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Founders of the “New Medicine”
The “Fabulous Five” of the 20th Century

by Jeffrey S. Bland, PhD
President, Institute for Functional Medicine

    We are witnessing the birth of a new medical paradigm. Instead of emphasizing the primacy of diagnosis and pathology, the new medicine focuses on the molecular events that precede the onset of diagnosis. The functional molecular changes that proceed to become a diagnosable pathology are related to phenotypic factors that result from altered gene expression in the body. This model emerges from the groundwork of five great innovators who carved out the domain of molecular medicine. The five champions of the new medical paradigm are Archibald Garrod, Linus Pauling, Roger Williams, Hans Selye and Abram Hoffer. The beginning of the new millennium provides a good opportunity to pause and reflect on the contributions of these five pioneers who have improved our understanding of the human body and the factors that contribute either to ongoing health or the progression of chronic, degenerative diseases.
The new medical paradigm has five defining features. First, it stresses biological individuality based on genetic and environmental uniqueness. Second, it is patient-centered rather than disease-centered. Third, it encompasses a dynamic balance of internal and external factors. Fourth, it emphasizes the weblike interconnections of physiological factors. Finally, it defines health as a positive vitality, not merely as the absence of disease. We define this system as “functional medicine” to emphasize its focus on the mechanisms and precedents of end-organ pathology.
Countless researchers and clinicians throughout the past century have contributed to the development of this paradigm, but none more important than the “Fabulous Five,” whose contributions I summarize below.

Dr. Archibald Garrod

    Dr. Garrod was first to discover the diseases of genetic metabolism in the early 20th century. He investigated the genetic metabolism diseases of infancy. Although those diseases originated in the genes, he said, the ultimate expression of the diseases depended on the exposure of those genes to factors in the environment. He discovered alkaptonuria, which led to the understanding of phenylketonuria and the role of the phenylalanine-restricted diet in its management. In 1902, Dr. Garrod wrote, “It might be claimed that what used to be spoken of as a diathesis of a disease is nothing else but chemical individuality. It is nearly true to say that the factors which confer upon us our predisposition and immunities from disease are inherent in our very chemical structure, and even in the molecular groupings which went to the making of the chromosomes from which we sprang_.”1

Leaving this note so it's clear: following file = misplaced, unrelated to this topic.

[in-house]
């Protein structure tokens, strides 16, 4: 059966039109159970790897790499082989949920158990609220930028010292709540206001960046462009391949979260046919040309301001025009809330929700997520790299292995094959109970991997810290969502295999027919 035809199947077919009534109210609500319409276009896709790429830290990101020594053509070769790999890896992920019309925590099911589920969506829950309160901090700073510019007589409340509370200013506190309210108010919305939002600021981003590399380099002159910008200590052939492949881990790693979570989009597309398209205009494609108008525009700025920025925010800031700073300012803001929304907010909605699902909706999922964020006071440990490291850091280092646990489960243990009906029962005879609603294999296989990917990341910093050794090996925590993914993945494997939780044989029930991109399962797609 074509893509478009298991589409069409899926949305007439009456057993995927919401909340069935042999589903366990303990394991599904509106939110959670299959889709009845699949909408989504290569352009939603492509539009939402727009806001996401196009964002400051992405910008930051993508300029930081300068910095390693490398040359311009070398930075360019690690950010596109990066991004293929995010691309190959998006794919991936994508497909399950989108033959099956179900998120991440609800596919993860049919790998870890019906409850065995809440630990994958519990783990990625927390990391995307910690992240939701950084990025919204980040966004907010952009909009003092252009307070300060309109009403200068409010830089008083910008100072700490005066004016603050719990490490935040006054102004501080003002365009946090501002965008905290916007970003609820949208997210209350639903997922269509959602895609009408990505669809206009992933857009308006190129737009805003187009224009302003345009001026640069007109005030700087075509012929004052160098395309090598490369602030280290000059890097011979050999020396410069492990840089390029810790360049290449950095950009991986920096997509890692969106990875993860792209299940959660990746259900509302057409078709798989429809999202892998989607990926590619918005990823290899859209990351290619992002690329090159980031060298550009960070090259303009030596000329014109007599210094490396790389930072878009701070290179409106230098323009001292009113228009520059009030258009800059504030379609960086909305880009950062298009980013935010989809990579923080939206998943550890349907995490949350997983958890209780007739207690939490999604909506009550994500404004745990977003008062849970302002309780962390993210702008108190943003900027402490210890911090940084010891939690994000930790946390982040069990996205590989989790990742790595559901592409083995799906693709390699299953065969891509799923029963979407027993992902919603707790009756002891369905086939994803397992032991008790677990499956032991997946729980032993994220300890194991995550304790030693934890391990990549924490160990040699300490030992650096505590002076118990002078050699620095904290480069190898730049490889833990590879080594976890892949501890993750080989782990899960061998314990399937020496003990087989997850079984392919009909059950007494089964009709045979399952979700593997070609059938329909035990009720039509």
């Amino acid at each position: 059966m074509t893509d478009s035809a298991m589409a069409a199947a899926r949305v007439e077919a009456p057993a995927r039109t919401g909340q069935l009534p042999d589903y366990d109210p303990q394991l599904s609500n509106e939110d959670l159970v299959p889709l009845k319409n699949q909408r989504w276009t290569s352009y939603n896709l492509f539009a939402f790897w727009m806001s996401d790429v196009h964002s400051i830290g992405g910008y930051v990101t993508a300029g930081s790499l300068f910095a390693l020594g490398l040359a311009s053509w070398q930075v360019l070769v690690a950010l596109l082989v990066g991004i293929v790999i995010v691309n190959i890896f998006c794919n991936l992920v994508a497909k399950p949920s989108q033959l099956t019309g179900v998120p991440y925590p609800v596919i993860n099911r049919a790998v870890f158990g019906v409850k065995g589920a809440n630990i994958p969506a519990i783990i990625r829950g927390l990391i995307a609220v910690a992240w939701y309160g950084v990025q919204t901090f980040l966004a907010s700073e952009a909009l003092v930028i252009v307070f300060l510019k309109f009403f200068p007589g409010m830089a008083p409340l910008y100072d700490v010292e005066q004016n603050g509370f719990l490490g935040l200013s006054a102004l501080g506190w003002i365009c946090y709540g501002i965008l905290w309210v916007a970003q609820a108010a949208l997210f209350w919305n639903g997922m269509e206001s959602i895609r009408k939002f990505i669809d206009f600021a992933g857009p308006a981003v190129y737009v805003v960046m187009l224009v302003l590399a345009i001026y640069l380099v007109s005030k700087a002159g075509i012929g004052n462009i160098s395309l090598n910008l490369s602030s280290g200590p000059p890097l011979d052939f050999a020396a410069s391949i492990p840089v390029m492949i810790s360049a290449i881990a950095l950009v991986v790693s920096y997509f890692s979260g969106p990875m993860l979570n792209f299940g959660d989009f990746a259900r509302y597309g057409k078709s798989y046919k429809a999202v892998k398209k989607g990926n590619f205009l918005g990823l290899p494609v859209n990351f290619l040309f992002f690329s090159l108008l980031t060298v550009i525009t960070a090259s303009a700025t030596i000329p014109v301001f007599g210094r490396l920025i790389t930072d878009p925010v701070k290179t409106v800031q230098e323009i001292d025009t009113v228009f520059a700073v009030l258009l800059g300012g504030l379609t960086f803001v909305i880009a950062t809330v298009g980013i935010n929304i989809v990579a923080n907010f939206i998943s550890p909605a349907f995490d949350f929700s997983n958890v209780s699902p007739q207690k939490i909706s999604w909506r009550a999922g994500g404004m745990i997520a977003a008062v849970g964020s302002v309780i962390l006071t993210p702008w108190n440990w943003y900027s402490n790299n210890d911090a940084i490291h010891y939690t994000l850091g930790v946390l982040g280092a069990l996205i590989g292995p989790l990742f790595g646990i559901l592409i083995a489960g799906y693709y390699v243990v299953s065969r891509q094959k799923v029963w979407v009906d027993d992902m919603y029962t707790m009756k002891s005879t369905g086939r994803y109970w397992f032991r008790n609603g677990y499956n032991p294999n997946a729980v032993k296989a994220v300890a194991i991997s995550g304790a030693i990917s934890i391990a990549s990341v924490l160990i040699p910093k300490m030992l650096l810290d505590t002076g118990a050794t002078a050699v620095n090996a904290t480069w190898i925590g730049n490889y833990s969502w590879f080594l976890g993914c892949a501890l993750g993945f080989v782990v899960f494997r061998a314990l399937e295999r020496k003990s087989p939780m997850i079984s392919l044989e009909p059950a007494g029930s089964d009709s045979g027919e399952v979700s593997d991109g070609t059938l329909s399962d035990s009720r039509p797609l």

Dr. Linus Pauling

    Dr. Pauling made extraordinary contributions to the way we view the origin of disease. His article in Science magazine in 1949 on the origin of sickle cell anemia taught us that single gene mutations could contribute to disorders that cut across organ systems and produce multiple symptoms. In this article he introduced the term “molecular medicine.”2 Dr. Pauling explained that in sickle cell anemia, a single point gene mutation on the heavy chain of the globin molecule of hemoglobin could contribute to a conformational change in the way the hemoglobin molecule was structured in three dimensions. That conformational change affected the way oxygen bound to the heme portion of the hemoglobin molecule and changed the relationship between the molecule and its oxygen absorption/desorption. The change in shape of that molecule changed the shape of the red cell, because hemoglobin made up about three-quarters of the volume of a red cell. The red cell then became sickle-shaped, and this sickle would “cut” its way through the vasculature, creating the pain and disability of sickle cell crisis._3